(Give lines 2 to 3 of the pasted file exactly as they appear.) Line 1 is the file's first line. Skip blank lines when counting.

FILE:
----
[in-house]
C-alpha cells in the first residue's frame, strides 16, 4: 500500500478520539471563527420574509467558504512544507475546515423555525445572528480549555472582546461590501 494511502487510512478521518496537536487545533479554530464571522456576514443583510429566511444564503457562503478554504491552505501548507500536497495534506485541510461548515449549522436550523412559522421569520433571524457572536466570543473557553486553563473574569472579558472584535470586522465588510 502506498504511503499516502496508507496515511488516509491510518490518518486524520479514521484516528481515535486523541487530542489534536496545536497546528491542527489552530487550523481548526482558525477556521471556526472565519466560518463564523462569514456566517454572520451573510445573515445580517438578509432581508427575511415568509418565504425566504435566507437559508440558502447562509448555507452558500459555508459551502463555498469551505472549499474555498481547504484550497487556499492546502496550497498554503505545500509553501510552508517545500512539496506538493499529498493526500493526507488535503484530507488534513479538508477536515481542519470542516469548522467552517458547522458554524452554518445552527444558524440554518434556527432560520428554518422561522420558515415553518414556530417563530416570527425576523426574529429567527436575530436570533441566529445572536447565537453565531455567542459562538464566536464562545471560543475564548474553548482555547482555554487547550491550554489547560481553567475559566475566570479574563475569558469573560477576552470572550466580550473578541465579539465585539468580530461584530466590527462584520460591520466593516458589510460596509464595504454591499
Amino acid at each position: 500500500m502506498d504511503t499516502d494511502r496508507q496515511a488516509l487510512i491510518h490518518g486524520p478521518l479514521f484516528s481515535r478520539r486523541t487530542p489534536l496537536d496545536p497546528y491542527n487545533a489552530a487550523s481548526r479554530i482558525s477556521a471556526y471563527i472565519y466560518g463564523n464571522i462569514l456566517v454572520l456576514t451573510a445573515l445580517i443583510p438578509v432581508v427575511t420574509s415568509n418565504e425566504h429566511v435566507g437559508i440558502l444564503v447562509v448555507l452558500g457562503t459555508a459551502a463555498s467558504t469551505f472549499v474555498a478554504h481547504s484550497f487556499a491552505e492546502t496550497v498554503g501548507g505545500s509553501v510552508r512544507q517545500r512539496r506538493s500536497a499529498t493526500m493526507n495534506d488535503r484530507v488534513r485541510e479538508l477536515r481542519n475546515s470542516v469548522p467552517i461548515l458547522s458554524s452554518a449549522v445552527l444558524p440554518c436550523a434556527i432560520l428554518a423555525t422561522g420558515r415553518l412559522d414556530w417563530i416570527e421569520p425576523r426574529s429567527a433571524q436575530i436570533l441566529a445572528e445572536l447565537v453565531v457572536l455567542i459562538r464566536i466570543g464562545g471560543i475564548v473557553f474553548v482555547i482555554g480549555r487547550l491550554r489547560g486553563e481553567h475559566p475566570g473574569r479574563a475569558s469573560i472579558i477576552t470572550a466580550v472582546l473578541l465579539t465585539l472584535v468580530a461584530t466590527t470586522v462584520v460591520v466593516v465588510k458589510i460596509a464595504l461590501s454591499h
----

C-alpha cells in the first residue's frame, strides 16, 4: 500500500478520539471563527420574509467558504512544507475546515423555525445572528480549555472582546461590501 494511502487510512478521518496537536487545533479554530464571522456576514443583510429566511444564503457562503478554504491552505501548507500536497495534506485541510461548515449549522436550523412559522421569520433571524457572536466570543473557553486553563473574569472579558472584535470586522465588510 502506498504511503499516502496508507496515511488516509491510518490518518486524520479514521484516528481515535486523541487530542489534536496545536497546528491542527489552530487550523481548526482558525477556521471556526472565519466560518463564523462569514456566517454572520451573510445573515445580517438578509432581508427575511415568509418565504425566504435566507437559508440558502447562509448555507452558500459555508459551502463555498469551505472549499474555498481547504484550497487556499492546502496550497498554503505545500509553501510552508517545500512539496506538493499529498493526500493526507488535503484530507488534513479538508477536515481542519470542516469548522467552517458547522458554524452554518445552527444558524440554518434556527432560520428554518422561522420558515415553518414556530417563530416570527425576523426574529429567527436575530436570533441566529445572536447565537453565531455567542459562538464566536464562545471560543475564548474553548482555547482555554487547550491550554489547560481553567475559566475566570479574563475569558469573560477576552470572550466580550473578541465579539465585539468580530461584530466590527462584520460591520466593516458589510460596509464595504454591499
Amino acid at each position: 500500500m502506498d504511503t499516502d494511502r496508507q496515511a488516509l487510512i491510518h490518518g486524520p478521518l479514521f484516528s481515535r478520539r486523541t487530542p489534536l496537536d496545536p497546528y491542527n487545533a489552530a487550523s481548526r479554530i482558525s477556521a471556526y471563527i472565519y466560518g463564523n464571522i462569514l456566517v454572520l456576514t451573510a445573515l445580517i443583510p438578509v432581508v427575511t420574509s415568509n418565504e425566504h429566511v435566507g437559508i440558502l444564503v447562509v448555507l452558500g457562503t459555508a459551502a463555498s467558504t469551505f472549499v474555498a478554504h481547504s484550497f487556499a491552505e492546502t496550497v498554503g501548507g505545500s509553501v510552508r512544507q517545500r512539496r506538493s500536497a499529498t493526500m493526507n495534506d488535503r484530507v488534513r485541510e479538508l477536515r481542519n475546515s470542516v469548522p467552517i461548515l458547522s458554524s452554518a449549522v445552527l444558524p440554518c436550523a434556527i432560520l428554518a423555525t422561522g420558515r415553518l412559522d414556530w417563530i416570527e421569520p425576523r426574529s429567527a433571524q436575530i436570533l441566529a445572528e445572536l447565537v453565531v457572536l455567542i459562538r464566536i466570543g464562545g471560543i475564548v473557553f474553548v482555547i482555554g480549555r487547550l491550554r489547560g486553563e481553567h475559566p475566570g473574569r479574563a475569558s469573560i472579558i477576552t470572550a466580550v472582546l473578541l465579539t465585539l472584535v468580530a461584530t466590527t470586522v462584520v460591520v466593516v465588510k458589510i460596509a464595504l461590501s454591499h